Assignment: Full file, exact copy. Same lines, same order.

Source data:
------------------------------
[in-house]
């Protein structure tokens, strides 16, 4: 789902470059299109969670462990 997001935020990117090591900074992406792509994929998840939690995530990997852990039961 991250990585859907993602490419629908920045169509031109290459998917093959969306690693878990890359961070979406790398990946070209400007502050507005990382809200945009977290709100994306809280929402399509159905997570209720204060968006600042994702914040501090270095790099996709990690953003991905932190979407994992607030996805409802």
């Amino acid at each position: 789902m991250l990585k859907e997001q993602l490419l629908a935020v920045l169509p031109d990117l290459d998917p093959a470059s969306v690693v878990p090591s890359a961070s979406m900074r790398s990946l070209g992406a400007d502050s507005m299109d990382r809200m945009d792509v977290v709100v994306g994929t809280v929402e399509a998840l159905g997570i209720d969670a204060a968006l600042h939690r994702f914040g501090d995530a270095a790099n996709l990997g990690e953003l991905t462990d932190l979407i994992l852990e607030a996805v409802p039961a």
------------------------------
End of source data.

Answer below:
[in-house]
């Protein structure tokens, strides 16, 4: 789902470059299109969670462990 997001935020990117090591900074992406792509994929998840939690995530990997852990039961 991250990585859907993602490419629908920045169509031109290459998917093959969306690693878990890359961070979406790398990946070209400007502050507005990382809200945009977290709100994306809280929402399509159905997570209720204060968006600042994702914040501090270095790099996709990690953003991905932190979407994992607030996805409802």
């Amino acid at each position: 789902m991250l990585k859907e997001q993602l490419l629908a935020v920045l169509p031109d990117l290459d998917p093959a470059s969306v690693v878990p090591s890359a961070s979406m900074r790398s990946l070209g992406a400007d502050s507005m299109d990382r809200m945009d792509v977290v709100v994306g994929t809280v929402e399509a998840l159905g997570i209720d969670a204060a968006l600042h939690r994702f914040g501090d995530a270095a790099n996709l990997g990690e953003l991905t462990d932190l979407i994992l852990e607030a996805v409802p039961a």